It’s a night most parents, children, teens and seniors look forward to.
Walking from house to house, one can hear collective coos coming from doorsteps, as little lambs and cowboys say: “Trick-or-treat.”
As dusk begins to fall, preteens and their siblings make their way outdoors, dressed as witches, ghosts and goblins.
With the cool fall weather, brightly lit pumpkins and dozens of costume-clad children, Forsyth County residents know Halloween is here.
Despite the holiday’s lighthearted nature, officials are warning trick-or-treaters and others to stay safe this Halloween, stressing they want just treats and no tricks on aTuesday.
Here are some tips from the Forsyth County Sheriff’s Office and Forsyth County Fire Department Division Chief Jason Shivers, as well as the American Automobile Association, AAA.
Lighting and roads
• If trick-or-treating after dark, make sure to have a flashlight, glow stick and/or a reflective bag
• Make sure costumes also have reflective material so that when headlights hit them, they bounce back quickly and are obvious to motorists.
• Motorists should slow down in residential neighborhoods and drive at least 5 mph below the posted speed limit while watching for children walking on roadways, medians and curbs.
• Carefully enter and exit driveways and alleys and keep headlights on to make a car more visible – even in the daylight.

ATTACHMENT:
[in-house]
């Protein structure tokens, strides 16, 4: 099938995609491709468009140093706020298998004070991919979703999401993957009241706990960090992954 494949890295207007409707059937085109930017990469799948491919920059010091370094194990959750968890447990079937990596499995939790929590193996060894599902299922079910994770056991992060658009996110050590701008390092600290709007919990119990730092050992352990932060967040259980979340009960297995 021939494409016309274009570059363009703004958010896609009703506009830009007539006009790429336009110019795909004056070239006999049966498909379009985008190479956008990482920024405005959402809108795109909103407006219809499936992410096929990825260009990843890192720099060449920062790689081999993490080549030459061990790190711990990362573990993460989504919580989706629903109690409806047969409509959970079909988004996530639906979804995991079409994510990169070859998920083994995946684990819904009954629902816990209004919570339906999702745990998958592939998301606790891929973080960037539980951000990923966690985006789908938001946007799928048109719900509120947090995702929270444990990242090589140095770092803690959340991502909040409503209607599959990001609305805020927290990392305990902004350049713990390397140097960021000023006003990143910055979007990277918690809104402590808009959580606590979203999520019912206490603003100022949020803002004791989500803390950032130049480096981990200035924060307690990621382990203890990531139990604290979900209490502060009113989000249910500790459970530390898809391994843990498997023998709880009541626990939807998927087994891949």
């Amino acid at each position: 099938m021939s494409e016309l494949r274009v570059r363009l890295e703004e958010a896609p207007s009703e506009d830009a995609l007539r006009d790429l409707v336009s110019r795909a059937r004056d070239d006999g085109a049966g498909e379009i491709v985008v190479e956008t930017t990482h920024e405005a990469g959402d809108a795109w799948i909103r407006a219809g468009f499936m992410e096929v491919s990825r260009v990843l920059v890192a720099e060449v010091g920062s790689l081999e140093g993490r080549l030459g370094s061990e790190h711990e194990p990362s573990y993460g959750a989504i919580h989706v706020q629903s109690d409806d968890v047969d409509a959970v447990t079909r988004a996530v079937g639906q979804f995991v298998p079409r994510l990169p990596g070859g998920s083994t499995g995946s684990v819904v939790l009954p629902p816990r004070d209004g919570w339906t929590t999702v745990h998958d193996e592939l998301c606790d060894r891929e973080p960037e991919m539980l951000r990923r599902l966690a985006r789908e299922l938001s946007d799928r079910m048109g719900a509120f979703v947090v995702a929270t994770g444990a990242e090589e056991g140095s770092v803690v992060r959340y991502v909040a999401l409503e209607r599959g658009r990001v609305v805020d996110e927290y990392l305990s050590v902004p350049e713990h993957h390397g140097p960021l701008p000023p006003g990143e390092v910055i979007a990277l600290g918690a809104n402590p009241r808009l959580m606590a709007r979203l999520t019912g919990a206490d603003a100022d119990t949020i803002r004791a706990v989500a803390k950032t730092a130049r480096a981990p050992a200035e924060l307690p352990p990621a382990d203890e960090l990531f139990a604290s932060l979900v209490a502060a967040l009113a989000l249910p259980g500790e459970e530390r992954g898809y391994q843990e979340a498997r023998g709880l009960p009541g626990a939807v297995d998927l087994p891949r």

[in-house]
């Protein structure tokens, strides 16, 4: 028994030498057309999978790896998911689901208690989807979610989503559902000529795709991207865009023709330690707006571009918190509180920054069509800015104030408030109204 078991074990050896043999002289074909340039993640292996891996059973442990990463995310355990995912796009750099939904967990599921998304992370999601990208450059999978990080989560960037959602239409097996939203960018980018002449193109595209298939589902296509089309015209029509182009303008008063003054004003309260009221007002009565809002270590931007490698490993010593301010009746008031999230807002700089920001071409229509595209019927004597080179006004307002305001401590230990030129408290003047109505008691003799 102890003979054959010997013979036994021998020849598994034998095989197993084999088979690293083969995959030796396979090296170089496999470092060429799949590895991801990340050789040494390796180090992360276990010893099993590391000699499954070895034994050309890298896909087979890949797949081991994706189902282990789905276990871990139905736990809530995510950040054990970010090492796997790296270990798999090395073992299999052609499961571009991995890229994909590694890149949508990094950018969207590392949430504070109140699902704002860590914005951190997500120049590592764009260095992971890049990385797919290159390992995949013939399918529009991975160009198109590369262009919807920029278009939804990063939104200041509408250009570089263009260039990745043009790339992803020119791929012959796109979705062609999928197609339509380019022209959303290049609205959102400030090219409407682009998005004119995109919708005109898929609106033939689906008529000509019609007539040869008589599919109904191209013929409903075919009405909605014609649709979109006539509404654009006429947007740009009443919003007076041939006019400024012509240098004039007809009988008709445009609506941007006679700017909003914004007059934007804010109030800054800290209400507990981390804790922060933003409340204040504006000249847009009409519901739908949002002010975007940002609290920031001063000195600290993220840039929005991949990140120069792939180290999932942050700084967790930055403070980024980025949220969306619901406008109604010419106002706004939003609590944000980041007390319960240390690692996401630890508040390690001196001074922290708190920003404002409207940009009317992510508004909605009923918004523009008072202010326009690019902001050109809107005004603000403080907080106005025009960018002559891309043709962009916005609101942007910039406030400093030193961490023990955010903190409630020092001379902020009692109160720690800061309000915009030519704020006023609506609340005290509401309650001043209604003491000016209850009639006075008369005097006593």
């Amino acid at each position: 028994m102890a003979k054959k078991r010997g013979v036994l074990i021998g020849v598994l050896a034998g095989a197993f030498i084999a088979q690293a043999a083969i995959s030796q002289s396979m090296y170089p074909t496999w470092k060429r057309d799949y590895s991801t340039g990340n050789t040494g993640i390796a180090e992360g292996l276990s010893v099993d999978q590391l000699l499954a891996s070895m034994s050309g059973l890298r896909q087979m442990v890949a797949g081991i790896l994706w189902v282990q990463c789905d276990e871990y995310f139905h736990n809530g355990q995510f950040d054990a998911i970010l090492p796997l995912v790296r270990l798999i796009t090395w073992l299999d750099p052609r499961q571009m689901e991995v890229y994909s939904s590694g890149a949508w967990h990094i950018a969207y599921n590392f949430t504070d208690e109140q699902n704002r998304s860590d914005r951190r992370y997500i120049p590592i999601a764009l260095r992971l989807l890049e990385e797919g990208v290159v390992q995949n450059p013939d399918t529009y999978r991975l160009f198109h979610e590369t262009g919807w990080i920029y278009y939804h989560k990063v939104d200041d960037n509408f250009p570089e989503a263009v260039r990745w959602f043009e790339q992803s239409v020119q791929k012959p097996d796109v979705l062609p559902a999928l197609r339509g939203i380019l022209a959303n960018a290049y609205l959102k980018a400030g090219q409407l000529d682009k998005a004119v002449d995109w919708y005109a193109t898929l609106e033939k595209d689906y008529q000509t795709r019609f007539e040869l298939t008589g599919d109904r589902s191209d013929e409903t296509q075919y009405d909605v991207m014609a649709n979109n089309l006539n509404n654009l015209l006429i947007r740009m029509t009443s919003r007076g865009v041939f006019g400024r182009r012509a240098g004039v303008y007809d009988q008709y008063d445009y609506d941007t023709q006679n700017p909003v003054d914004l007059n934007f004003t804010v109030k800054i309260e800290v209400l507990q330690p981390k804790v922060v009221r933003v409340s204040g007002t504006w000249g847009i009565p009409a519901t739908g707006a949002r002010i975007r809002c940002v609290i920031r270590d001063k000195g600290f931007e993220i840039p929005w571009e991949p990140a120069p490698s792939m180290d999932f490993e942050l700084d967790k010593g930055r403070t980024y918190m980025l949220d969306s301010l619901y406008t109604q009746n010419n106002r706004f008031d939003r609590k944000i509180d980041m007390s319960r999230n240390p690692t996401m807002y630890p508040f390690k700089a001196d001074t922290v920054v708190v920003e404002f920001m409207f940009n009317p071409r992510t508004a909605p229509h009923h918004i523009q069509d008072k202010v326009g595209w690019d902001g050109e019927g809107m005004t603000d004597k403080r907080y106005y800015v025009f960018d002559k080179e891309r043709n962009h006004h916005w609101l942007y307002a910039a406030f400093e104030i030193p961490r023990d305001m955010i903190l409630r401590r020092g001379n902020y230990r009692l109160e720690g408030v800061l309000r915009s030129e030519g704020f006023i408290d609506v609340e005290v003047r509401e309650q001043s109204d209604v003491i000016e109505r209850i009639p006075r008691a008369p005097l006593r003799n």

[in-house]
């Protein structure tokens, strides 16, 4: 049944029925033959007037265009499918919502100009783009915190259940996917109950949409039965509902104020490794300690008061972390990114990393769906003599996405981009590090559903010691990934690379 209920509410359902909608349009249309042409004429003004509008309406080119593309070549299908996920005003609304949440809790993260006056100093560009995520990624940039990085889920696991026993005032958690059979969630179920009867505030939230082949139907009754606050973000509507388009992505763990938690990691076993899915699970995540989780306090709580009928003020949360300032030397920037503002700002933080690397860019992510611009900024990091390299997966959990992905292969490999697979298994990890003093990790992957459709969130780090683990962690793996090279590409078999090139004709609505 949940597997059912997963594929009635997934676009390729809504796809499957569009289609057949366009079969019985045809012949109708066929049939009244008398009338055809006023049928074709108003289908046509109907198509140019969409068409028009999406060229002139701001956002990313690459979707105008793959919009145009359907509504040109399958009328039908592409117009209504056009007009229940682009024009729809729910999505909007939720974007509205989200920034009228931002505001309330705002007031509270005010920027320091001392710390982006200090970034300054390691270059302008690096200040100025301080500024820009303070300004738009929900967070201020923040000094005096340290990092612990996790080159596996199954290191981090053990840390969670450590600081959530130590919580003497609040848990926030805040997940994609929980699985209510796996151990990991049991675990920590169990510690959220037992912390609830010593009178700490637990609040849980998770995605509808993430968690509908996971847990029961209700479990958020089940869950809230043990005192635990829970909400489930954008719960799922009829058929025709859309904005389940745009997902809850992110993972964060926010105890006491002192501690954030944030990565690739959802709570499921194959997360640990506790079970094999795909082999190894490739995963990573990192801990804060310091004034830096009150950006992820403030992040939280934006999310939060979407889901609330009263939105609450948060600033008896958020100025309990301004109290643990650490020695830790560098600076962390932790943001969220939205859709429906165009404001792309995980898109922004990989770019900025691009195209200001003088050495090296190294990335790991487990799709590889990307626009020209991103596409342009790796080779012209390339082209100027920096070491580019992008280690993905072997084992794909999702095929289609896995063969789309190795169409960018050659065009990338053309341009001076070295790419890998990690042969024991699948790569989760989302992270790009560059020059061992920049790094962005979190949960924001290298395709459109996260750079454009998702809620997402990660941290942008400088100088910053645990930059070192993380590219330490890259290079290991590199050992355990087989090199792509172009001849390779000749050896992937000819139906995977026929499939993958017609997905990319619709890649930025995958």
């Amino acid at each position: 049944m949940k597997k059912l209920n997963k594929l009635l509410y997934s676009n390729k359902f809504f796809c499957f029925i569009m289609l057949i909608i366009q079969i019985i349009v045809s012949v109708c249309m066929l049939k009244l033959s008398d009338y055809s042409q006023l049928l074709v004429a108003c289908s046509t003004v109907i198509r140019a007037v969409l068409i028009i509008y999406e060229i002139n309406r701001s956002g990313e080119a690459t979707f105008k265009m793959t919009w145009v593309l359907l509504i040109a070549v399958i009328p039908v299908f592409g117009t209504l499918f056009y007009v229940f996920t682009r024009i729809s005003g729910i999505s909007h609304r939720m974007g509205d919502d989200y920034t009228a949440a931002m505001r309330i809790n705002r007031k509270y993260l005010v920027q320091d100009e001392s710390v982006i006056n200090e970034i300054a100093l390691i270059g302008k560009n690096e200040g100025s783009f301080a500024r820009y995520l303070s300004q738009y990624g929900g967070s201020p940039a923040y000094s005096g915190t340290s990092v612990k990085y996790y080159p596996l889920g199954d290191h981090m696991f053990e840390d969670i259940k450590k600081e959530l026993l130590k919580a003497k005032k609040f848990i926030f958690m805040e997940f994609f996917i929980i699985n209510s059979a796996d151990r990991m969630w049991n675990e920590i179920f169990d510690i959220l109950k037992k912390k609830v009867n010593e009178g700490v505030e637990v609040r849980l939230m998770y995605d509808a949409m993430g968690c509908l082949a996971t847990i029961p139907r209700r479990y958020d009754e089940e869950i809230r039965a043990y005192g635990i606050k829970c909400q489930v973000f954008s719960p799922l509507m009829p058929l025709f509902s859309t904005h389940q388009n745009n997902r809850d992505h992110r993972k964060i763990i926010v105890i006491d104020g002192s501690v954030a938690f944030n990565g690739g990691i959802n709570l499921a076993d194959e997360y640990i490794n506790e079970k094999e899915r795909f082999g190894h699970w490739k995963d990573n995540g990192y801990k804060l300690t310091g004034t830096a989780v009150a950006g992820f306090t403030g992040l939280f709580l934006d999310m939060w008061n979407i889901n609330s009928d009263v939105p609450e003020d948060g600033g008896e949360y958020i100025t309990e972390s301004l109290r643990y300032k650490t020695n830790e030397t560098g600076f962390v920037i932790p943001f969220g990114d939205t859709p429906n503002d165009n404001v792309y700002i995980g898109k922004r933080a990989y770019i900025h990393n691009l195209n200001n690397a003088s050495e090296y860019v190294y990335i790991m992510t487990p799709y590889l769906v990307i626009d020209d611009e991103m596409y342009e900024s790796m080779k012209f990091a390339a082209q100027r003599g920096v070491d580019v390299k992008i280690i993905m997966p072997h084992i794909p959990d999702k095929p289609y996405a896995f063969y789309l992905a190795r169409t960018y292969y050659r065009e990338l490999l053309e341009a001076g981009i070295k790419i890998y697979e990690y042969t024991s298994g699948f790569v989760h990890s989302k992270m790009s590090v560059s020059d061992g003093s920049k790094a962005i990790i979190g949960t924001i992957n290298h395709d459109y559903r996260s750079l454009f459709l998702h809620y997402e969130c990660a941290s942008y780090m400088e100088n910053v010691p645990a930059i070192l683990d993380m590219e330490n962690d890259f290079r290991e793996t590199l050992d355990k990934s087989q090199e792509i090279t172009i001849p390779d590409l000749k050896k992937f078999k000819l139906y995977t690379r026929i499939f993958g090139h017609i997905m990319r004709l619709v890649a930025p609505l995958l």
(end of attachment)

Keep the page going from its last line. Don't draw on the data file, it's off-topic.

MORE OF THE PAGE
• Lights on costumes are also welcome
• Look both ways before crossing the street
• Ensure masks don’t obstruct vision, which is especially important when crossing streets and going up and down steps.
• Younger children should be accompanied by an adult or older sibling and travel in groups
• If older children are heading out without a parent or guardian, a time limit should be preset for their arrival home
• Always follow lighted paths and sidewalks; don’t wander into dark places, especially not alone
• Stay on sidewalks and don’t cut across yards – bees, snakes and wasps may still be active
• Wear proper walking shoes
• If there are no sidewalks, walk on the left side of the road, facing traffic.
• Be sure children’s costumes are flame-resistant or made of a fire-resistant material. Those that are homemade or of cheaper grade can be somewhat dangerous
• If the costume is flowy or billowy, keep it short enough so a child or other person will not trip and fall
• If a costume does catch fire, stop, drop and roll
• Wear disguises that don’t obstruct vision and avoid facemasks. Instead, use nontoxic face paint.
• Ensure any props are flexible and blunt-tipped to avoid injury from tripping or horseplay.
• Children should not eat any treats until they have been inspected by an adult
• Parents should check all the treats in a well-lit area and throw out anything not sealed
• Be aware if a child has a food or nut allergy.
*Parents can visit the sheriff’s office website, s2c.forsythsheriff.org, to find sex offenders in their neighborhoods.